Monthly Archives: April 2014

Once Upon a Time

Once Upon A Time is a storytelling card game for 2 to 6 players of pretty much any age. If you can read and communicate, you can play this game. Ever fancied taking control of your own fairy tale? Ever postulated at a pathetic Prince in the pages of a parable, or dreamed of determining that the Dragon didn’t defeat the Duke? Then this game is most certainly for you.

Once Upon a Time Cards

There are those who would question whether this was really a “game” – is it not more of a shared narrative experience? While there are competitive elements, seeing players try to railroad the story away from the others’ ideas and towards their own randomly selected ending, there is much, much more fun to be had in sitting comfortably, joining in with the tale telling and seeing where it takes you. It’s a joyous, rewarding (and often humourous) way to spend 20 or 30 minutes which genuinely spans generations. It’s simple to learn, easy to engage non-gamers with and completely memorable: the first time your son decides that the best way to free the princess from the tower is with a magic, flaming wolf, will stay with you, trust me!

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My beating heart belongs to you …

On my last night on earth, I won’t look to the sky
Just breathe in the air and blink in the light
On my last night on earth, I’ll pay a high price
To have no regrets and be done with my life

–“L.I.F.E.G.O.E.S.O.N.” by Noah and the Whale (2011)

Last Night on Earth is a game which pits a rag-tag team of human survivors against the zombie hordes of classic horror movies.  Ordinarily, it plays from 2 to 6 players, but on gathering we had seven players.  What to do?  Play two zombie scenarios in tandem, of course!  In our case, the dual objectives were to blow up the town, then escape by plane.  Simple.  What could possibly go wrong?

First things first, to pick two survivors.  I chose Sister Ophelia and Agent Carter.  A partnership which would be known in team as Team Awesome.  A team that was a very close partnership indeed.  Sister Ophelia was nominated as one of our pilots.  I decided that this skill would have likely been picked up from her time working with Mission Aviation Fellowship or similar.  Some of the other skills she displayed later in the game were harder to explain, however …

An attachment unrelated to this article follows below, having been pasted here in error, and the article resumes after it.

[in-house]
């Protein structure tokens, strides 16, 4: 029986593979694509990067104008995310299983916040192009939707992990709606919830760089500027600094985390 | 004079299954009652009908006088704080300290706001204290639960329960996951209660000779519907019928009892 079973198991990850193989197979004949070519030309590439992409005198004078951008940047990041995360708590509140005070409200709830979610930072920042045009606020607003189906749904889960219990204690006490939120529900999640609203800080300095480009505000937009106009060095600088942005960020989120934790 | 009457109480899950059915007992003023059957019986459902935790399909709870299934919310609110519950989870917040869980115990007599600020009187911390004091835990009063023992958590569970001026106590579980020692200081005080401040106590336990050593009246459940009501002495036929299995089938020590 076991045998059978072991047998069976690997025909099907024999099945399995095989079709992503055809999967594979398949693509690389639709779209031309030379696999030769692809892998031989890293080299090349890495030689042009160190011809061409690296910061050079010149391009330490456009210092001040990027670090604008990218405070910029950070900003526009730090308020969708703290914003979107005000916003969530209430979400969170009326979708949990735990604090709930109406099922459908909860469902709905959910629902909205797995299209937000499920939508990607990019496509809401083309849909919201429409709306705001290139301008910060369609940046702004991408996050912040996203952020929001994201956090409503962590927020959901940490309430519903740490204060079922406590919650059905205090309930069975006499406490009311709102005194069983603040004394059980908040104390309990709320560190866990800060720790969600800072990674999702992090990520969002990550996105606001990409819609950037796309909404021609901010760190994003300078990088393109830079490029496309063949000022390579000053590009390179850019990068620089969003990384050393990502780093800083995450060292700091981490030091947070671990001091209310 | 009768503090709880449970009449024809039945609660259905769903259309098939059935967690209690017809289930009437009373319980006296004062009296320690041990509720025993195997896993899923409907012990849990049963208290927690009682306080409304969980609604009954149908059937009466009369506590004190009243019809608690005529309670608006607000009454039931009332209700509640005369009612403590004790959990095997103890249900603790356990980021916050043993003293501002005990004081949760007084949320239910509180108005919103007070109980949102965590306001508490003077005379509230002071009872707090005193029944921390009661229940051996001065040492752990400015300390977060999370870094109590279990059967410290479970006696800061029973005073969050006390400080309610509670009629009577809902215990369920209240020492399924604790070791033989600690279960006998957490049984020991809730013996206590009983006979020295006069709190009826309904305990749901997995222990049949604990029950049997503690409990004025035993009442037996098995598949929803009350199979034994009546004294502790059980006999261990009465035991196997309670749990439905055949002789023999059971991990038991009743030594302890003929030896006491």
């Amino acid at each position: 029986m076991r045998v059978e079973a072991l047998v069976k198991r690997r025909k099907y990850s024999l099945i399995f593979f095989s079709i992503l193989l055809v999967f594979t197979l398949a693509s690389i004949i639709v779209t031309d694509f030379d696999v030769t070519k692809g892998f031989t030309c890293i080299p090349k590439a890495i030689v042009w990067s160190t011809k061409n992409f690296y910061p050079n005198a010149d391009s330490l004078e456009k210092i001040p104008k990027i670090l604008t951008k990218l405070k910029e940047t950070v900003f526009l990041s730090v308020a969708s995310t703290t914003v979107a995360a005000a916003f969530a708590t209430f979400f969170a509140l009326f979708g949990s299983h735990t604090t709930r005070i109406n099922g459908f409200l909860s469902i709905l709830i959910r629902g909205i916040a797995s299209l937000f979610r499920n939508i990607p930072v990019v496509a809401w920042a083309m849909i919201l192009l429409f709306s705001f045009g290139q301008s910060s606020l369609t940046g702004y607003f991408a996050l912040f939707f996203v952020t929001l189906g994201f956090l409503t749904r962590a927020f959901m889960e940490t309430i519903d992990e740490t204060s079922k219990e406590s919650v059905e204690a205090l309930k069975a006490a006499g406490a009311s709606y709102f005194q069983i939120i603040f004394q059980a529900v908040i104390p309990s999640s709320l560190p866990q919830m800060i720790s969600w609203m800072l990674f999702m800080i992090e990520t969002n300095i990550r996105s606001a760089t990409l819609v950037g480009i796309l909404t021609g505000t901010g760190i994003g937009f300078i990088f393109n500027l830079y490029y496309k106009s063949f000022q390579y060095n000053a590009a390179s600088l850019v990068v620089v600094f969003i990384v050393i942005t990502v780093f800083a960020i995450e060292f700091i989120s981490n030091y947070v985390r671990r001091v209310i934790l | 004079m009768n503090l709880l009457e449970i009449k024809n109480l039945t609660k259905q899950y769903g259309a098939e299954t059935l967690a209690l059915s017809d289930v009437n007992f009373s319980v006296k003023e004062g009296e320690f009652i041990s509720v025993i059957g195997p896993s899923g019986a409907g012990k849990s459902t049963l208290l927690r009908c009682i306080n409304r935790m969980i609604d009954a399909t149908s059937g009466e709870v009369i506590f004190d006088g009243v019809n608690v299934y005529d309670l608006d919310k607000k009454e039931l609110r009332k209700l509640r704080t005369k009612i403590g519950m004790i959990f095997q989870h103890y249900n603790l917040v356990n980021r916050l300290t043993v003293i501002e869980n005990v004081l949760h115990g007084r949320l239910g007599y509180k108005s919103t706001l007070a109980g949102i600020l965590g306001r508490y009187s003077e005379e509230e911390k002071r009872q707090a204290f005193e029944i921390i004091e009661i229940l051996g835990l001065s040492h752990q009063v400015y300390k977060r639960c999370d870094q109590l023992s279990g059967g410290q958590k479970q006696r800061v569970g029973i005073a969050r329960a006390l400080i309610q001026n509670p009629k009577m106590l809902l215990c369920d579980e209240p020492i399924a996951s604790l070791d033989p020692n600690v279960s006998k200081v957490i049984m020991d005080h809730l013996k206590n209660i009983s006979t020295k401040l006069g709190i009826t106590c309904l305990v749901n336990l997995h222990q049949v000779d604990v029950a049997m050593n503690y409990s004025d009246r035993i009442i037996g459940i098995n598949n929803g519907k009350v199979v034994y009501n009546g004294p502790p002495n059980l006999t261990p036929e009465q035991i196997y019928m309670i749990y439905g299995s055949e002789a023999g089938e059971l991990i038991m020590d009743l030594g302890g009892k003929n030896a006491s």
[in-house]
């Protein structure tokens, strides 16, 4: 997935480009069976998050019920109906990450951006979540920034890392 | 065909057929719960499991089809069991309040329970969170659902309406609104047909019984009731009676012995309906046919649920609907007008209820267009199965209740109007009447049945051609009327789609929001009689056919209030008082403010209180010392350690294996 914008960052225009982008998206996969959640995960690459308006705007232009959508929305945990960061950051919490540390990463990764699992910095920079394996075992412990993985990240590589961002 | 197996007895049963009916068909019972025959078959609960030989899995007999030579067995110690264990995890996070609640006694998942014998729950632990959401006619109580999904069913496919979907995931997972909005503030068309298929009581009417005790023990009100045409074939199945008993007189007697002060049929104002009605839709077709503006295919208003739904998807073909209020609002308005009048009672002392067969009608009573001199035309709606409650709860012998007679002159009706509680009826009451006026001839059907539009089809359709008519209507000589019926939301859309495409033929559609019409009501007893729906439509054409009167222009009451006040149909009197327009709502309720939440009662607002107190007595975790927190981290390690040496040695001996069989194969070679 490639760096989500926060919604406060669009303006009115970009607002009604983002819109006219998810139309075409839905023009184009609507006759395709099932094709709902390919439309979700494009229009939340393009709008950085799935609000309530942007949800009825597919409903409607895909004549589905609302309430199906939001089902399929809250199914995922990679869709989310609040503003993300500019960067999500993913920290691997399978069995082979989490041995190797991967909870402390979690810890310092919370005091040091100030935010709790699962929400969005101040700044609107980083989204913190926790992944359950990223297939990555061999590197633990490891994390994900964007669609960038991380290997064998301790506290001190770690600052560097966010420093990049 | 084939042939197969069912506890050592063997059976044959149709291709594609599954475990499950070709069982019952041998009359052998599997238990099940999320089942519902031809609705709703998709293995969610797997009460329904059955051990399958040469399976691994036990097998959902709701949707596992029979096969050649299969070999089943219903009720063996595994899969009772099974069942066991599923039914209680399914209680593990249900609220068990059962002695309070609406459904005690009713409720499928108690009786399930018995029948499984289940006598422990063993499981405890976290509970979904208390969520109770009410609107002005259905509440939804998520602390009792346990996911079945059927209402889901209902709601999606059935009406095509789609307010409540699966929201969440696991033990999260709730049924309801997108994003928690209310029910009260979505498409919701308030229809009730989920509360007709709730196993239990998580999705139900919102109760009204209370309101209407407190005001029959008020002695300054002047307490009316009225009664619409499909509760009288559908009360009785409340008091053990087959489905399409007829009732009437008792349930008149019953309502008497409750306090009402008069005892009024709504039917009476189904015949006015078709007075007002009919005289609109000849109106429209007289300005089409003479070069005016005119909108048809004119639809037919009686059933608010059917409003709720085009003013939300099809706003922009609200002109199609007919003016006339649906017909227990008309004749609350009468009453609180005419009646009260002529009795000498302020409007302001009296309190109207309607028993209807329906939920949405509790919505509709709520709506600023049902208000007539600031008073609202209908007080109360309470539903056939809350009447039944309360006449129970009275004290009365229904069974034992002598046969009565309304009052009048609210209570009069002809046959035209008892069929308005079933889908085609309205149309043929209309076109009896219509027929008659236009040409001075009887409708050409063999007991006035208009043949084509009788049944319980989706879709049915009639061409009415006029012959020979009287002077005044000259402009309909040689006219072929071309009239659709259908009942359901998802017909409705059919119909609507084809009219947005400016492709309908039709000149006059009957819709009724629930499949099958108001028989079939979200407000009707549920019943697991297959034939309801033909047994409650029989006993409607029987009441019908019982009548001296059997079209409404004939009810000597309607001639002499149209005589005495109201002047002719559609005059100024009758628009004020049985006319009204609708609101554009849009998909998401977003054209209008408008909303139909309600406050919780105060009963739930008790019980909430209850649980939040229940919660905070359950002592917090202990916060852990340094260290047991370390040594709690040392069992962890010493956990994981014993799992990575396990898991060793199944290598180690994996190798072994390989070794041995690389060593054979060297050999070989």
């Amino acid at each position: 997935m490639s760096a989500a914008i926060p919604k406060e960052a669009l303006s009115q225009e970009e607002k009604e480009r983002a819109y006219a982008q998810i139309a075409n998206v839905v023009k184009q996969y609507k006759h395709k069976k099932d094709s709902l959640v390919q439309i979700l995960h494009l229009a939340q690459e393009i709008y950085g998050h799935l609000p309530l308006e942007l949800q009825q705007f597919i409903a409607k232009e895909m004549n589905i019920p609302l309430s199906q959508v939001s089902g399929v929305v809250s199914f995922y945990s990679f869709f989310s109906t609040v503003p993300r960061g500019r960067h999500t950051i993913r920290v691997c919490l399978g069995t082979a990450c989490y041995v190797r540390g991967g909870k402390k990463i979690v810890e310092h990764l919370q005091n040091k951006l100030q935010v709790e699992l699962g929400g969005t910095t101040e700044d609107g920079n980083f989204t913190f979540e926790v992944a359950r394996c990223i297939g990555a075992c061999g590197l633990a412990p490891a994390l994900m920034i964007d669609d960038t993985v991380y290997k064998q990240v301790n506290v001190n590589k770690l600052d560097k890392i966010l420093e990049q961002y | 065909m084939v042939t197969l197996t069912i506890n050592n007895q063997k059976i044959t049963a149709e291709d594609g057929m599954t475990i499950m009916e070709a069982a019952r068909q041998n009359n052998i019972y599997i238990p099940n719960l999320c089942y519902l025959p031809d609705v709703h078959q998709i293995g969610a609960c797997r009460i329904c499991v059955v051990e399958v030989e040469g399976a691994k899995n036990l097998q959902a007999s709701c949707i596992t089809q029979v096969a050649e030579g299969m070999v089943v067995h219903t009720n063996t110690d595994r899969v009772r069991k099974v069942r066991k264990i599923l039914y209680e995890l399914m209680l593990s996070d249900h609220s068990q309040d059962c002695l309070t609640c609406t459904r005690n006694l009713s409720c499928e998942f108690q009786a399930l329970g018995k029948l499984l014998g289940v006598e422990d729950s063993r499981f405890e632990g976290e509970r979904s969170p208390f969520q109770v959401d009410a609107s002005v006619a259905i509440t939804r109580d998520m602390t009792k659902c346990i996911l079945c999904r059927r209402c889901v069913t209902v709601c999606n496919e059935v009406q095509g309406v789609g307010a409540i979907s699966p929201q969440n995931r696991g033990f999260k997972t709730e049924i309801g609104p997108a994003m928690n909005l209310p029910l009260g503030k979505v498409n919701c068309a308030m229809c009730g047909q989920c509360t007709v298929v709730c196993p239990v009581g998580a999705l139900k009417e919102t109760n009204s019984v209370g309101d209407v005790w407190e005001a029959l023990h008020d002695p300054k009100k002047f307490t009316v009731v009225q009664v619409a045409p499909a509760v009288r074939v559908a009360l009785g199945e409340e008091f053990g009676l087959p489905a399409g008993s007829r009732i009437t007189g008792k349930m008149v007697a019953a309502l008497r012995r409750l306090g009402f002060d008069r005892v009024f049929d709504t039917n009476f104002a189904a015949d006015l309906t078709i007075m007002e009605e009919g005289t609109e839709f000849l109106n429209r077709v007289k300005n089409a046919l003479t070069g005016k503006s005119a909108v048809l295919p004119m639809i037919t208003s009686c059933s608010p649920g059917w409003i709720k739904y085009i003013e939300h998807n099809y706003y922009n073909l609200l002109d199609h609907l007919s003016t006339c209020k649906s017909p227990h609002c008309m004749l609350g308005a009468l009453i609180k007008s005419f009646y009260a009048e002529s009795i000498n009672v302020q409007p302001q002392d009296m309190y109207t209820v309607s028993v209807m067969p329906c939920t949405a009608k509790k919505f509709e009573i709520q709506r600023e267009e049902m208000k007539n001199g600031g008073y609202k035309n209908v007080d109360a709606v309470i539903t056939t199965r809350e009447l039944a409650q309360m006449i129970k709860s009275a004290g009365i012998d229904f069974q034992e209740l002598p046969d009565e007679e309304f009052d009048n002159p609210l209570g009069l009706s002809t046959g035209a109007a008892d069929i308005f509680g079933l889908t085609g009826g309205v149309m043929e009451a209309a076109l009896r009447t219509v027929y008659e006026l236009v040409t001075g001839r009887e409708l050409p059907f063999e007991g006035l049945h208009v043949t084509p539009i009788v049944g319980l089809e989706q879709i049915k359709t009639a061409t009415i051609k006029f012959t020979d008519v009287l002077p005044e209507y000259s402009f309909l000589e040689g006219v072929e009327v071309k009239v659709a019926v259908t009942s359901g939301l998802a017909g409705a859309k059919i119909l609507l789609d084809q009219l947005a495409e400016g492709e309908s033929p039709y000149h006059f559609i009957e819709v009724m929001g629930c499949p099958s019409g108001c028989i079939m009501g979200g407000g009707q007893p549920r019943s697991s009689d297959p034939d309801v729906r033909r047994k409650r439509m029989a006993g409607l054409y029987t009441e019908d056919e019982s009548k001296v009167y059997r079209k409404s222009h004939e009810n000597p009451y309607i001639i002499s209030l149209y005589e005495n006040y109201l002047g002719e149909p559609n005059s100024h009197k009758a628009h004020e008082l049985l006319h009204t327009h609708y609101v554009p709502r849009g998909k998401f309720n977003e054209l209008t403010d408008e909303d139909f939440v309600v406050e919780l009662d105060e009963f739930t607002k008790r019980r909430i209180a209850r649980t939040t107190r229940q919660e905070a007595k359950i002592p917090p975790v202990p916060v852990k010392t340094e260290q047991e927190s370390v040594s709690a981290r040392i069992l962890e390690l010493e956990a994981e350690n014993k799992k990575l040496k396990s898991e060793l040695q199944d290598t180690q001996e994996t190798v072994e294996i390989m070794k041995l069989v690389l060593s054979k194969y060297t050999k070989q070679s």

The objective for our half of the board was to find the flight plans, get some gasoline to fuel the plane and get the frak out of there.  My own thoughts were that – in the circumstances of a zombie apocalypse – I would be quite happy to escape in the plane without a valid flight plan and simply take our chances with the FAA!

Agent Carter came armed with a pistol and some bonus skills in finding things (something all FBI agents have, no doubt).  Fairly quickly he had taken out enough zombies with his pistol to acquire some additional sharp-shooting skills and had managed to locate some gasoline for the airplane.  He had also managed to ascertain that the flight plans were not filed in the airfield office, as they ought to be.  Things were going well.

Sister Ophelia meantime emerged from her forest cell, having recently begun a spiritual retreat at the Blessed Convent of Aviation only to find that the dead were walking the Earth – and not in a good way.  Undeterred, she managed to evade the first few zombies and locate the flight plans in a forest cabin.  From there she made her way to the office, where Agent Carter pressed a pistol into her hand.

It appeared fairly quickly that this was not the first time she had handled a firearm.  In the game, you roll a 3 or higher on six sided die to hit with a pistol.  Sister Ophelia must have rolled something like eight 5’s or 6’s in a row, dispatching zombie after zombie until the airfield was clear of the undead.  At that point, the zombies were actually hiding in the trees to avoid her.  In what was, I felt, a defining moment for her character, Sister Ophelia raced from the office to pursue a zombie into the woods before calming offing it with her sidearm, rolling another natural six.  It was about this point where the reformed nun remembered she had once been a keen amateur boxer!

At this point, by rights, Sister Ophelia and Agent Carter should have sauntered casually to the plane, fired it up and waved casually at the rest of the survivors and zombies as they flew off into the sunset.  They could have done this approximately 1/3 of the game in – and it would have been a victory in terms of the scenario conditions.

But the game and the characters get under your skin, and they both wanted to stay around to give the others a chance to blow up the town and get back to the plane.  That ultimately proved to be their undoing!  Well, that and the three turns they spent first bickering and then … um … getting to know each other better.

My beating heart belongs to you
I walked for miles til I found you
I’m here to honor you
If I lose everything in the fire
I’m sending all my love to you

— “Last Night on Earth” by Green Day (2009)

What a great game this is!  I have played three times now and lost each and every time.  The last two times, only by a gnat’s wing.  It is a credit to the cinematic quality of the game that all the players spent as much time creating and telling stories about their characters (like the above) as we did rolling dice and moving plastic pieces.  I haven’t laughed so much in ages, and I’m itching to play again soon – just so I can see Sister Ophelia in action once more!